Only two aspects of California’s Anti-SLAPP statute are at issue: the special motion to strike, Cal. Civ. P. Code § 425.16(b), and the availability of fees and costs, Cal. Civ. P. Code § 425.16(c). [FN 11] We conclude that these provisions and Rules 8, 12, and 56 “can exist side by side. . . each controlling its own intended sphere of coverage without conflict.” Walker v. Armco Steel, 446 U.S. at 752. A qui tam plaintiff, for example, after being served in federal court with counterclaims like those brought by LMSC, may bring a special motion to strike pursuant to § 425.16(b). If successful, the litigant may be entitled to fees pursuant to § 425.16(c). If unsuccessful, the litigant remains free to bring a Rule 12 motion to dismiss, or a Rule 56 motion for summary judgment. We fail to see how the prior application of the anti-SLAPP provisions will directly interfere with the operation of Rule 8, 12, or 56. In summary, there is no “direct collision” here.
[FN 11] Accordingly, we express no opinion regarding the applicability of any other provisions of Cal. Civ. P. Code § 425.16 in federal court.
LMSC correctly points out that the Anti-SLAPP statute and the Federal Rules do, in some respects, serve similar purposes, namely the expeditious weeding out of meritless claims before trial. This commonality of purpose, however, does not constitute a “direct collision” — there is no indication that Rules 8, 12, and 56 were intended to “occupy the field” with respect to pretrial procedures aimed at weeding out meritless claims. Cf. Cohen v. Beneficial Indus. Loan Corp., 337 U.S. 541, 556, 93 L. Ed. 1528, 69 S. Ct. 1221 (1949) (holding that a state law requiring posting of bond in shareholder derivative suits could be enforced in addition to, and consistently with, Rule 23). The Anti-SLAPP statute, moreover, is crafted to serve an interest not directly addressed by the Federal Rules: the protection of “the constitutional rights of freedom of speech and petition for redress of grievances.” Cal. Civ. P. Code § 425.16(a).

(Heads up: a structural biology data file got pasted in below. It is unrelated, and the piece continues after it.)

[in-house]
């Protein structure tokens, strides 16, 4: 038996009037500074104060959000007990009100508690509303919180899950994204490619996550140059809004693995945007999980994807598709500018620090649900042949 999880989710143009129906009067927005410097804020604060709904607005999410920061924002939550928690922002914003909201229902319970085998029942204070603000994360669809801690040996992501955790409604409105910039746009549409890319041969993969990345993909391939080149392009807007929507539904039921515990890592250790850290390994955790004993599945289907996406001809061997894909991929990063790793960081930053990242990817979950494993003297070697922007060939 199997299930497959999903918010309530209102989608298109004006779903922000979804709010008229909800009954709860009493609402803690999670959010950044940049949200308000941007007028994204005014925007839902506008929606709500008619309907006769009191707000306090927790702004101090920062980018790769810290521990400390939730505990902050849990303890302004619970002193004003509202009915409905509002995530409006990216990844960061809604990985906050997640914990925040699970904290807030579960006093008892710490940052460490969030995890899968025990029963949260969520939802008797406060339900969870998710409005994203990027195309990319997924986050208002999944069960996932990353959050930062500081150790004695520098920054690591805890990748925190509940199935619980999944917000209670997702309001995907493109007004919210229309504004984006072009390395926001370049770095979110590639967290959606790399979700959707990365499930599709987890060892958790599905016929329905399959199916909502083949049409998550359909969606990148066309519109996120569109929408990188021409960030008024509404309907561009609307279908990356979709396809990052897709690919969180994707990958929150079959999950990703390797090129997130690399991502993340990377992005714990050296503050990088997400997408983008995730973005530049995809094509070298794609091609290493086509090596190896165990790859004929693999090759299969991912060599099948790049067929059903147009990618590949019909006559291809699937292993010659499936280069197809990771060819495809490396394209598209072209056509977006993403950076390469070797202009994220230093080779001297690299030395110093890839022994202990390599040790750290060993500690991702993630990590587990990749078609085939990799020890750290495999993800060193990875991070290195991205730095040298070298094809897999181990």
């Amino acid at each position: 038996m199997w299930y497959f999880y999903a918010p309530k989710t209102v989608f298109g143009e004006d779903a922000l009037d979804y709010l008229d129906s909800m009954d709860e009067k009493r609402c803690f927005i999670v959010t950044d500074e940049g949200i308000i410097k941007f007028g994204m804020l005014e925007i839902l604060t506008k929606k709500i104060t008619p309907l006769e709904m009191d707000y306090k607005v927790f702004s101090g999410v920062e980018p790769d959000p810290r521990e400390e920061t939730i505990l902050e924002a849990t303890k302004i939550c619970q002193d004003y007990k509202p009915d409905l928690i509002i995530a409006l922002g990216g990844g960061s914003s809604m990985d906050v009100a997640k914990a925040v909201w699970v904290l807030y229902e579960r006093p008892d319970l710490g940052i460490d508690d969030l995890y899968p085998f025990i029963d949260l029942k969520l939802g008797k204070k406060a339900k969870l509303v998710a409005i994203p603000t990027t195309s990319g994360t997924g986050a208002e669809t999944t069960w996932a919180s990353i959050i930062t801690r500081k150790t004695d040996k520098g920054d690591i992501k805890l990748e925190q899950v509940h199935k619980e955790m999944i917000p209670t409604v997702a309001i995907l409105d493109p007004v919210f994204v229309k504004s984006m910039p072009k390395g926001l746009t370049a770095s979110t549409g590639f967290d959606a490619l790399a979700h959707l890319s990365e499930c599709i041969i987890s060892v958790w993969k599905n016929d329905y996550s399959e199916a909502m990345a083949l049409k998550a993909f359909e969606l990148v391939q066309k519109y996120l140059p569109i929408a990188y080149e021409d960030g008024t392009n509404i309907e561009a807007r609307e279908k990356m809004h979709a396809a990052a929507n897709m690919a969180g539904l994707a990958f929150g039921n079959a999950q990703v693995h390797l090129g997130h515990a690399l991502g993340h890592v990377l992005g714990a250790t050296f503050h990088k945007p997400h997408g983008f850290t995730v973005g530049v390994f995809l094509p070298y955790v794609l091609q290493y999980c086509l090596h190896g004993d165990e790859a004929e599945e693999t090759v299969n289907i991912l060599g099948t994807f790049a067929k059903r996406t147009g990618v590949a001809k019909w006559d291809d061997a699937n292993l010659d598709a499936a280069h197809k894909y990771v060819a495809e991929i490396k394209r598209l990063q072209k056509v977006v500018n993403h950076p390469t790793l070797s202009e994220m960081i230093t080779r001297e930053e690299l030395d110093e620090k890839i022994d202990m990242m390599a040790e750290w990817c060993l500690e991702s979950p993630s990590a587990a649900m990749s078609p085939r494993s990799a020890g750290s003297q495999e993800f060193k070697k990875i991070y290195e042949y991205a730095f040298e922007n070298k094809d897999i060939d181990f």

In the absence of a “direct collision” between a state enactment and the Federal Rules, we must make the “typical, relatively unguided Erie choice.” Hanna v. Plumer, 380 U.S. 460 at 471, 14 L. Ed. 2d 8, 85 S. Ct. 1136; accord 19 Charles Alan Wright, Arthur R. Miller & Edward H. Cooper, Federal Practice and Procedure § 4511 (2d ed. 1996). First, we note that LMSC has not identified any federal interests that would be undermined by application of the anti-SLAPP provisions urged by the relators here. See Byrd v. Blue Ridge Rural Elec. Coop., Inc., 356 U.S. 525, 537-40, 2 L. Ed. 2d 953, 78 S. Ct. 893 (1958) (balancing state and federal interests in deciding whether to apply state law requiring that immunity question must go to judge, rather than jury). On the other hand, as noted earlier, California has articulated the important, substantive state interests furthered by the Anti-SLAPP statute. See Cal. Civ. P. Code § 425.16(a); Wilcox, 33 Cal. Rptr. at 451; cf. Gasperini v. Center for Humanities, Inc., 518 U.S. 415, 116 S. Ct. 2211, 2220, 135 L. Ed. 2d 659 (1996) (in applying state law in diversity action, finding that while the state law at issue was plainly procedural, its objective was manifestly substantive).
We also conclude that the twin purposes of the Erie rule — “discouragement of forum-shopping and avoidance of inequitable administration of the law” — favor application of California’s Anti-SLAPP statute in federal cases. Hanna, 380 U.S. at 468; see also Gasperini, 116 S. Ct. at 2220 n.8. Although Rules 12 and 56 allow a litigant to test the opponent’s claims before trial, California’s “special motion to strike” adds an additional, unique weapon to the pretrial arsenal, a weapon whose sting is enhanced by a entitlement to fees and costs. Plainly, if the anti-SLAPP provisions are held not to apply in federal court, a litigant interested in bringing meritless SLAPP claims would have a significant incentive to shop for a federal forum. Conversely, a litigant otherwise entitled to the protections of the Anti-SLAPP statute would find considerable disadvantage in a federal proceeding. This outcome appears to run squarely against the “twin aims” of the Erie doctrine.
For these reasons, we hold that the district court erred in finding that subsections (b) and (c) of California’s Anti-SLAPP statute could not be applied to LMSC’s counterclaims. Because the district court concluded that the Anti-SLAPP statute was inapplicable, it did not rule on the relators’ motion to strike, nor on their motion for fees and costs. We remand to the district court so that it may rule on these issues.
III. Whether LMSC’s appeal of the district court’s application of
Fed. R. Civ. P. 54(d)(1) to deny LMSC’s cost bill is moot.
Because we reverse and remand in part for further proceedings, this litigation is not yet concluded, and it is premature to address costs. LMSC’s appeal of the district court’s denial of its costs bill is moot, and should be dismissed.
On relators’ appeal, No. 97-16704, we affirm in part and reverse and remand in part for further proceedings. LMSC’s appeal, No. 98-15111, is dismissed as moot. Relators shall recover their costs on appeal as to both appeals.
No. 98-15111 DISMISSED. No. 97-16704 AFFIRMED in part, REVERSED AND REMANDED in part.